Last Wednesday, I found myself sitting in a room of at least 50 students, eager to engage in a meaningful and productive discussion. Instead, people shifted around in their seats as the conversation was overcome with awkward silences and anxious laughter. The conversation topic: Hookup Culture.
A panel of students asked questions and shared opinions on the topic as other students could anonymously submit questions and thoughts that were then projected on a screen, where they could be seen and addressed. The panel did a fantastic job at facilitating the discussion, providing multiple opportunities for students to voice their opinions and encouraging everyone to feel comfortable being open and honest.
Unfortunately, the vast majority of people did not voice opinions, and clearly did not feel comfortable being open and honest. Everyone who spoke seemed willing to dip their toes in the water of sharing their honest feelings about the sexual culture on our campus, but no one seemed to feel substantially comfortable, minimizing the impact and depth of the conversation.
At one point, one of the students on the panel asked who in the room was a huge fan of hookup culture and wouldn’t change a thing about it. No hands went up. She then asked if anyone completely hated it. No hands went up. Based on conversations I’ve had with my friends in smaller group settings, people have strong opinions on hookup culture; they just don’t feel comfortable sharing.
Talking about hookup culture is common among close friends, but taboo in the greater CC community that creates the culture.
This leads me to wonder, if a “Courageous Conversation” that allows for anonymous questions and statements is incapable of breaking the silence and awkwardness surrounding hookup culture, where is the safe space to talk about it? People can discuss feelings with their friends, but where can they hear from a more diverse group of people who might have different, influential feelings? Where can we get a better sense of the general college community’s feelings on hookup culture?
Hookup culture discussions can lead to interesting and important conversations about more specific topics including rape culture, the involvement of alcohol in hooking up, the impact hookup culture has on sexual assault, the gender and sexuality spectrums and their impacts within hookup culture, the experience of being a minority and the level of inclusion or exclusion minorities feel within hookup culture, the various definitions we have for the what it means to “hook up” with someone, and much more. These conversations demand to be had in a respectful, open, honest and safe setting.
These topics were all touched upon by the student panel, but people didn’t seem to feel comfortable enough to open up and allow for a real discussion to take place. This leads me to the greater question: Why is it so difficult for us to talk about?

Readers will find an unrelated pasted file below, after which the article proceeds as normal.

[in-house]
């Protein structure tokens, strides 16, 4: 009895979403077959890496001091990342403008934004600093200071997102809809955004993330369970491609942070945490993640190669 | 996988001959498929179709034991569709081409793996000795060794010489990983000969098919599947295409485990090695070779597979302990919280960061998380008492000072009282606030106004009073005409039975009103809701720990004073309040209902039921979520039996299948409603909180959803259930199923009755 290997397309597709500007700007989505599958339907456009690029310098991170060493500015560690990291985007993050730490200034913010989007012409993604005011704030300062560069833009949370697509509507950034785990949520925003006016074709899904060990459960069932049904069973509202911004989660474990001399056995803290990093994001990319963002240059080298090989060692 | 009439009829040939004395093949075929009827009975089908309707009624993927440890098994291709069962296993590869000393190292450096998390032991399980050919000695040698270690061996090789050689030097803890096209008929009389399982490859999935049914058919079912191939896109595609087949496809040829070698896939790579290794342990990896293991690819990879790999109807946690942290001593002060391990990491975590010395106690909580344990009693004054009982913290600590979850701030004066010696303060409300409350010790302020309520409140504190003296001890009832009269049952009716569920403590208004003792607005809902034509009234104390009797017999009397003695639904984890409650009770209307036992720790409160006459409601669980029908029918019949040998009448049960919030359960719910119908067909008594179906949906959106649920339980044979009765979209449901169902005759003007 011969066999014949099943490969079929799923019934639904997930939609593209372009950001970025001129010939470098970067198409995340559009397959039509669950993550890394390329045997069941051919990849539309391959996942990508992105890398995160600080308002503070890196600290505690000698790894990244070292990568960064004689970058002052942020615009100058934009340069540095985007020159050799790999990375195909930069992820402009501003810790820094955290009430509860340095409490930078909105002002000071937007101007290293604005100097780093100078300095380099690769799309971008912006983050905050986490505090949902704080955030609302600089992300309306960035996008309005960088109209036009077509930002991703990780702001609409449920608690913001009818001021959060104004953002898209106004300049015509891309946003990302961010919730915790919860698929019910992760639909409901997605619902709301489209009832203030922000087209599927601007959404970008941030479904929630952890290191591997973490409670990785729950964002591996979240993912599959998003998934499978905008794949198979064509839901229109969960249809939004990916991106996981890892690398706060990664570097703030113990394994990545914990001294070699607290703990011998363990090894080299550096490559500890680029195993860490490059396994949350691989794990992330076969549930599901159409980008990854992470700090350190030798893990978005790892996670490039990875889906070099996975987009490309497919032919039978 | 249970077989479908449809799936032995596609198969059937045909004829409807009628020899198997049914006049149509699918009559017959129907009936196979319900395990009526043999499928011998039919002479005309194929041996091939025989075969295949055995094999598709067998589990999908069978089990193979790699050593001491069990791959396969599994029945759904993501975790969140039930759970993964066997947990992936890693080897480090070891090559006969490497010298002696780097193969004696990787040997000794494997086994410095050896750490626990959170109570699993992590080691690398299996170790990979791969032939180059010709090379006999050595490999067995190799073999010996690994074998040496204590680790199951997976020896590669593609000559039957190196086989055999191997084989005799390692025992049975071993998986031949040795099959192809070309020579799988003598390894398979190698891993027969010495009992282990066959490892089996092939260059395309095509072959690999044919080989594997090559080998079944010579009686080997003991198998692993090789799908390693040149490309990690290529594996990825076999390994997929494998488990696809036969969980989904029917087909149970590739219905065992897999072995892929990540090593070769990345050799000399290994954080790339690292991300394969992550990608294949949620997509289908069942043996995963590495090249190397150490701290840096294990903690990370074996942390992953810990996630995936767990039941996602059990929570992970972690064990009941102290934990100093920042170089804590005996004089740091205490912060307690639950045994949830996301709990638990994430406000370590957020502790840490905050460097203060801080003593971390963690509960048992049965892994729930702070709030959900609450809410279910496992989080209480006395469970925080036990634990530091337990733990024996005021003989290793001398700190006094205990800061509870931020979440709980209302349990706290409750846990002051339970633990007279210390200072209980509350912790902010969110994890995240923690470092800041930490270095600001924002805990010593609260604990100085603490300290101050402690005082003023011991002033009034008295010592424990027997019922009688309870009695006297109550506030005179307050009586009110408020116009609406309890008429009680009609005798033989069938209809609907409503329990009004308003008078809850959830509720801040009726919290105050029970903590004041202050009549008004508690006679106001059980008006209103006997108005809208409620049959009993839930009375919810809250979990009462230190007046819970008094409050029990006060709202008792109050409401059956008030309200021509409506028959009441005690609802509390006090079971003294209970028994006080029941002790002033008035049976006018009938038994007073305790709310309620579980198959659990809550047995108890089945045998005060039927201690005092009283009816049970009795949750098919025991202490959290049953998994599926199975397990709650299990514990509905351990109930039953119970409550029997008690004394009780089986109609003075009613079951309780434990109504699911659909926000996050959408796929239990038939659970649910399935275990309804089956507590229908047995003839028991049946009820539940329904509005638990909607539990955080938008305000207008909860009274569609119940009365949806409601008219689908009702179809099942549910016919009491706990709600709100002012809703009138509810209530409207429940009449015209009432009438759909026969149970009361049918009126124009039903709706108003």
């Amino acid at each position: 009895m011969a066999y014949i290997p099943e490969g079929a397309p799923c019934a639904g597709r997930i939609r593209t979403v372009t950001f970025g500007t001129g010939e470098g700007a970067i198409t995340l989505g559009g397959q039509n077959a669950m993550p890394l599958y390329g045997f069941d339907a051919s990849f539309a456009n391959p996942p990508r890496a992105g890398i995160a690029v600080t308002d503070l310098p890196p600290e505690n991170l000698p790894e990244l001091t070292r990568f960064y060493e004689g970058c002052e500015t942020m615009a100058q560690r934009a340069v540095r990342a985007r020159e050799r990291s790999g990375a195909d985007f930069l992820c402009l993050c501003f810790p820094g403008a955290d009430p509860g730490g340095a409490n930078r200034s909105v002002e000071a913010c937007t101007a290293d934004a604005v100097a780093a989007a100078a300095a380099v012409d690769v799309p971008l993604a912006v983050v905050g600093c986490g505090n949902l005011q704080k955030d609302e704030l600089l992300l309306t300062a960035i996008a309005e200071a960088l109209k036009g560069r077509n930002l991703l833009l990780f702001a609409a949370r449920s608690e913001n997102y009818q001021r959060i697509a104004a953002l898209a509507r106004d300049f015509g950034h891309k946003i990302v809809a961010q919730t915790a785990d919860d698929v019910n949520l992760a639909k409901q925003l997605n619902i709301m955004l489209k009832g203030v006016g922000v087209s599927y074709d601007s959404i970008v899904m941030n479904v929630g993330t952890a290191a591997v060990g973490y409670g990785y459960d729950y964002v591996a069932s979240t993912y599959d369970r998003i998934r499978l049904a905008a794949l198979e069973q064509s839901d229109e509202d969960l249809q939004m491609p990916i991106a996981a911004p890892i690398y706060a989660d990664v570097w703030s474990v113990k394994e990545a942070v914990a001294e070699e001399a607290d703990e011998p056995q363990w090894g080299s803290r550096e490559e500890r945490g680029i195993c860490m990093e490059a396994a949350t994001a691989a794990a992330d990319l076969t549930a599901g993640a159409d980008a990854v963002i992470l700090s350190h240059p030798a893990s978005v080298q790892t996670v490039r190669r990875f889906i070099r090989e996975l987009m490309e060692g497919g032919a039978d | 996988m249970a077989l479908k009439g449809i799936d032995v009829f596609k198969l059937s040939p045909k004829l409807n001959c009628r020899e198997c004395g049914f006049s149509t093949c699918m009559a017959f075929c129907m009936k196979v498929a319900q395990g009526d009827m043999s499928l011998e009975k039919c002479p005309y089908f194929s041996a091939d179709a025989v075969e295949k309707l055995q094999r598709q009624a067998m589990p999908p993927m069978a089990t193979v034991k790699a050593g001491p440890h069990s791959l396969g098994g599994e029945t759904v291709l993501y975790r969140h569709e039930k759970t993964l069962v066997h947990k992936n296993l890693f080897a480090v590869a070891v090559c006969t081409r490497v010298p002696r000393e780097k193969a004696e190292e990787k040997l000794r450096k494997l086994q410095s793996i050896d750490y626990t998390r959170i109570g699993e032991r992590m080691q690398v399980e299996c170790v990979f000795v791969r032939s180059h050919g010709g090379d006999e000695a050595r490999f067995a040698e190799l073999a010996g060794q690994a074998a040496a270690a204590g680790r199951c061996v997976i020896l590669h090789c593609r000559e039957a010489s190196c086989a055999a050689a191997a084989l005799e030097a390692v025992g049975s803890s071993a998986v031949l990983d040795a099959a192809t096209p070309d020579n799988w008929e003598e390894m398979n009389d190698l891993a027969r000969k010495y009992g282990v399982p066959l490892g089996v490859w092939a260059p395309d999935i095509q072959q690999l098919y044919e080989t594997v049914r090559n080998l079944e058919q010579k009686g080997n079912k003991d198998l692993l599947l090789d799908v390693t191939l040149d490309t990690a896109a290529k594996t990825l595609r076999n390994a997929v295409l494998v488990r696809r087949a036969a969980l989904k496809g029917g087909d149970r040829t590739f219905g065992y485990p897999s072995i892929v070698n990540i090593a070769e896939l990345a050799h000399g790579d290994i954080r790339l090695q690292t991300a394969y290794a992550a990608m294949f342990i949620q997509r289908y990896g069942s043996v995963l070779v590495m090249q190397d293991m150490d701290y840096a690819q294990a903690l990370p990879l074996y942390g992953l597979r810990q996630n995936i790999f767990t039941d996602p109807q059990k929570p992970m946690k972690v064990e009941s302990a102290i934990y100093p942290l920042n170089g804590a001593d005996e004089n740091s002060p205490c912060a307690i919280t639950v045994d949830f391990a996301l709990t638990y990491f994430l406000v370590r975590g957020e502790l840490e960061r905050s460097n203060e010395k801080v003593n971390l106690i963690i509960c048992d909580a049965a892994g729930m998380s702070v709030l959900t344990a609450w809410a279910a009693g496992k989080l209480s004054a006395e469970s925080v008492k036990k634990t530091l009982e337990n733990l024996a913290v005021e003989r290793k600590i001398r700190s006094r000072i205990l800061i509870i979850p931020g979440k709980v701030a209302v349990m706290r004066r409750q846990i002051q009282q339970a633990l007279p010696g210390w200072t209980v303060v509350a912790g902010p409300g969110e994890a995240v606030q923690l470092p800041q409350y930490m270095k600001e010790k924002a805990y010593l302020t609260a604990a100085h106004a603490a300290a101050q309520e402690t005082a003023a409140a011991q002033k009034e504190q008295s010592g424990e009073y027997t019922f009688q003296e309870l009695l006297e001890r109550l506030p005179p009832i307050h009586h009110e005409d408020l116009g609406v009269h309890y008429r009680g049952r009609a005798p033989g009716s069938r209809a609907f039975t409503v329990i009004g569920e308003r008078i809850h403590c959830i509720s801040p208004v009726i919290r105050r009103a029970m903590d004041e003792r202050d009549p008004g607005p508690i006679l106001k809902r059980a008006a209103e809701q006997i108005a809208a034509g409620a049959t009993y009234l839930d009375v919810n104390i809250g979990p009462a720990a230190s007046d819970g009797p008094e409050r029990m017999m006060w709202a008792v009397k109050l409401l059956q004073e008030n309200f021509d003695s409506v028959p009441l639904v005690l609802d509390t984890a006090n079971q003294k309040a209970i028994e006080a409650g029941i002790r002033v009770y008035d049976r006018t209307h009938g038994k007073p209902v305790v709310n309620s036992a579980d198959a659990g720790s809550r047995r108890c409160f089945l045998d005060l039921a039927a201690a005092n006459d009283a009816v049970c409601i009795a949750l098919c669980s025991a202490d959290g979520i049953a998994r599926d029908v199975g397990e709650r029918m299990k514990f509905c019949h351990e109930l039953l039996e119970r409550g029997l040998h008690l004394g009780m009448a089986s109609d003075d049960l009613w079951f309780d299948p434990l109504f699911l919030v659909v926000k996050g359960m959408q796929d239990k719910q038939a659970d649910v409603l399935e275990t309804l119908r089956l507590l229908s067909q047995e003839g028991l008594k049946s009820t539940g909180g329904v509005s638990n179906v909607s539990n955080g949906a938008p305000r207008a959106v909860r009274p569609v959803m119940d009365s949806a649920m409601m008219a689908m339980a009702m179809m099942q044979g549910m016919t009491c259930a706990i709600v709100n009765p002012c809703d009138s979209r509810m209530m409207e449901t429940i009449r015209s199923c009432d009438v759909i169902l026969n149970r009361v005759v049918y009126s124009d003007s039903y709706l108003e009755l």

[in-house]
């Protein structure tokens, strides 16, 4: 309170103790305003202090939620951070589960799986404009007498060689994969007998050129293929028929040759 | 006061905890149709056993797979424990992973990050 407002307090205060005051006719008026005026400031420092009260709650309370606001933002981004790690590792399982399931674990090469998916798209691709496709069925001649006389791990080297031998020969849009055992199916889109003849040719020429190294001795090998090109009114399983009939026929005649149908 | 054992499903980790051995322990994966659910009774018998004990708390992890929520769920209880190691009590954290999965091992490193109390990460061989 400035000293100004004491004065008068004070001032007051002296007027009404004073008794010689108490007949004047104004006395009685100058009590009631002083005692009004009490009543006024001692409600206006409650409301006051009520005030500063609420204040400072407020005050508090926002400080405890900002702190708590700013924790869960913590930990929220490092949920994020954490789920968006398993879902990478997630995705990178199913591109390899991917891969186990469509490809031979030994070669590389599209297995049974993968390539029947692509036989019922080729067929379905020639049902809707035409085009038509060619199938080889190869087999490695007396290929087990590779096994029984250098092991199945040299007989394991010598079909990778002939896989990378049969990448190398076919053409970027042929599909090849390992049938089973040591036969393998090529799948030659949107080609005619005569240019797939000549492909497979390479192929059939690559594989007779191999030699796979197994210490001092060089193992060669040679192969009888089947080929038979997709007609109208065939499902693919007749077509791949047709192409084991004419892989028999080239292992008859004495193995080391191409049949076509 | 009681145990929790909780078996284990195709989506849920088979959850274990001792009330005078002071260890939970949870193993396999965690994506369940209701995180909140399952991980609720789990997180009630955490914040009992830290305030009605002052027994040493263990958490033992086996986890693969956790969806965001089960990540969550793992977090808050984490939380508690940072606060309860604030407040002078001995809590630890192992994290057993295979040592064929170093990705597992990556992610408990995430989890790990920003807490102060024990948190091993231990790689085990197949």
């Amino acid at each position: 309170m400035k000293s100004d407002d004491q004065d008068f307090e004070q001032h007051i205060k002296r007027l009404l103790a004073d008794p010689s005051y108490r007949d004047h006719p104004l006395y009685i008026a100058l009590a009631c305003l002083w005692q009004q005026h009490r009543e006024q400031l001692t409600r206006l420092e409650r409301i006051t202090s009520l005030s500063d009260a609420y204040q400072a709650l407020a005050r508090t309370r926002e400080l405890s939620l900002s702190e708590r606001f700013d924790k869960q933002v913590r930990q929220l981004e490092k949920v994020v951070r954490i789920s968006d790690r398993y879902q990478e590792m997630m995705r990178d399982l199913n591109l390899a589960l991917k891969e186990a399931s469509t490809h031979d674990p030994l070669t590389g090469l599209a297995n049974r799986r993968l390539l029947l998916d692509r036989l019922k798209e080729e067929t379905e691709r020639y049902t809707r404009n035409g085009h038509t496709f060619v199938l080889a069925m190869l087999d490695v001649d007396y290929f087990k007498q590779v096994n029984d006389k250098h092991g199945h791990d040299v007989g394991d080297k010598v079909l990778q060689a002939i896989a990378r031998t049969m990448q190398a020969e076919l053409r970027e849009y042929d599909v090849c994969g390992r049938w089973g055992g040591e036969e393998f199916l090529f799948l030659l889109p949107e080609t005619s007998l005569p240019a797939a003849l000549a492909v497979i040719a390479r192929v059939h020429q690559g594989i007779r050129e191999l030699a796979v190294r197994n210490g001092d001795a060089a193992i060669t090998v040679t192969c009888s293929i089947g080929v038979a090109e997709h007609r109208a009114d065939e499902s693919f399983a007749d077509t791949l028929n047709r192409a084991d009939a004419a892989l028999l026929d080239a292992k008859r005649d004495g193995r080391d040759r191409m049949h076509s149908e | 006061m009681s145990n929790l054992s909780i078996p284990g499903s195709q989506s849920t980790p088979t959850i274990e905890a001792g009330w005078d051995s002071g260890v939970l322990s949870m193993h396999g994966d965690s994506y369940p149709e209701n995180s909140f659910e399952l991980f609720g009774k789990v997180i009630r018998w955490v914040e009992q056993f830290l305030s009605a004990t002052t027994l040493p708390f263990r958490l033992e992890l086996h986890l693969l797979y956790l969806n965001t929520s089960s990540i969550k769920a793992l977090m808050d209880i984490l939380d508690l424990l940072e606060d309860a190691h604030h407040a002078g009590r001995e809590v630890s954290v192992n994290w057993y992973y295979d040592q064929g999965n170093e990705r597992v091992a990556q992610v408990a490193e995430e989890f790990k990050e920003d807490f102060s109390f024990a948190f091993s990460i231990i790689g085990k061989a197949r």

Clearly, hookup culture pervades our campus and probably college campuses in general. Why does sexuality in general seem to be such a shameful and embarrassing topic? Why is it that being inside of someone’s body can be so easy and casual for so many people, but making eye contact or saying hello to a partner the day after a hookup can be so difficult?
This shame and embarrassment not only causes us to feel uncomfortable, but also creates dangerous situations. If people don’t feel comfortable sharing their feelings, they’re less inclined to know what to do and how to voice their feelings in the situations of actual hookups, promoting unclear consent and regrettable decisions.
It’s no shock that people feel more comfortable facilitating a hookup under the influence of alcohol: it can seem like the only way to relieve anxiety and awkwardness surrounding sexuality. Unfortunately, it is impossible to consent under the influence of alcohol, and inevitably leads to more regrettable decisions. Worse yet, if shame and embarrassment surround conversations even about positive sexual experiences, how do we expect victims of negative sexual experiences, like assault, to ever feel comfortable opening up?
This culture of awkwardness and discomfort surrounding sexuality is one that we contribute to, and one that we have the power to change. Despite the genuine efforts of the facilitators, “Courageous Conversations” may not have been the right setting for that change to take place, though the willingness to acknowledge the existence of hookup culture as a topic surrounded by differing opinions was definitely a start.
As the conversation came to a reluctant close without seeming to have accomplished anything substantial, the last point everyone seemed to agree on was that there should be an ongoing venue for the conversation to continue. Suggestions included an anonymous Facebook page or a section in Cipher devoted specifically to hookup culture at CC. Both of these seem like promising continuations that should be initiated, but not final answers.
A general culture change needs to take place; we need to create a safe space for people to share experiences and voice opinions about hookup culture in the same way that we need to create a safe space for people to talk about mental health. This begins with you and I. If we can attempt to break the taboo, talk about sexuality and hookup culture, and ask people who aren’t necessarily our best friends about their opinions, we can gradually alter the culture. This goes beyond SOSS and Orgasmic; sexual positivity (talking about sexual experiences openly, honestly, and positively) rather than sexual shame and embarrassment is something we all should be invested in, if not for our health and safety, at least to make the four years we spend here a little less awkward.